The panel's recommendation now goes to university officials for a final decision.
Ward Churchill, a tenured professor of ethnic studies, denied the allegations. He has vowed to fight his dismissal with a lawsuit.
"Baloney. That's my one-word-response," he said. He noted there have been previous calls for his removal, "whether or not it was legal."
The school's investigation focused on allegations that Churchill committed research misconduct and plagiarism.
In a written statement, Churchill dismissed the investigation as an attempt to silence him.
"This process has not demonstrated that I engaged in any serious research misconduct but that, after more than a year of painstaking review, those charged with firing me could find nothing more than a few footnotes and questions of attribution to quibble over," he wrote.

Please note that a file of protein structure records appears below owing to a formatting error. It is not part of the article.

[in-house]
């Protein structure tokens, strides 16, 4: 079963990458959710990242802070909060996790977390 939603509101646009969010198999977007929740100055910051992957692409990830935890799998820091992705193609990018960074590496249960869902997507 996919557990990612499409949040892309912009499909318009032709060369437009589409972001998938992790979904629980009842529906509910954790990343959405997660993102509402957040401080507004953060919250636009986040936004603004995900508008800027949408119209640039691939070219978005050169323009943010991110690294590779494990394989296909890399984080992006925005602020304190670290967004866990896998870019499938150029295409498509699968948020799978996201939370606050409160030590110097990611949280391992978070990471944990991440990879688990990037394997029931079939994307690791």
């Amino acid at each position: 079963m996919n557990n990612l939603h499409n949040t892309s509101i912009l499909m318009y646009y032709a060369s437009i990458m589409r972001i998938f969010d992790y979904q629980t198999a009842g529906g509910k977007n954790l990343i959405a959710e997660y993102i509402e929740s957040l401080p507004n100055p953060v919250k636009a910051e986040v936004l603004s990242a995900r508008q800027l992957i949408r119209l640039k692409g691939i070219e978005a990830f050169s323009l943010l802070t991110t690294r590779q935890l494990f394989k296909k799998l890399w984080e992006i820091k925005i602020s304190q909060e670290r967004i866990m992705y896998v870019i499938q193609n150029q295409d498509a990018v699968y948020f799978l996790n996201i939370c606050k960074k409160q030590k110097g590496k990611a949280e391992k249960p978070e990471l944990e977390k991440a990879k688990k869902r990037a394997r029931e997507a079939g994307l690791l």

The panel did not address his essay relating the 2001 terrorist attacks to U.S. abuses abroad. The essay referred to some World Trade Center victims as "little Eichmanns," a reference to Adolf Eichmann, who carried out Adolf Hitler's plan to exterminate European Jews during World War II.
The essay was largely ignored until January 2005, when it came to light before a scheduled speech at a college in upstate New York.
Churchill's case has been cited by conservatives as an example of how universities have overstocked their faculties with leftists. Others raised concerns about academic freedom.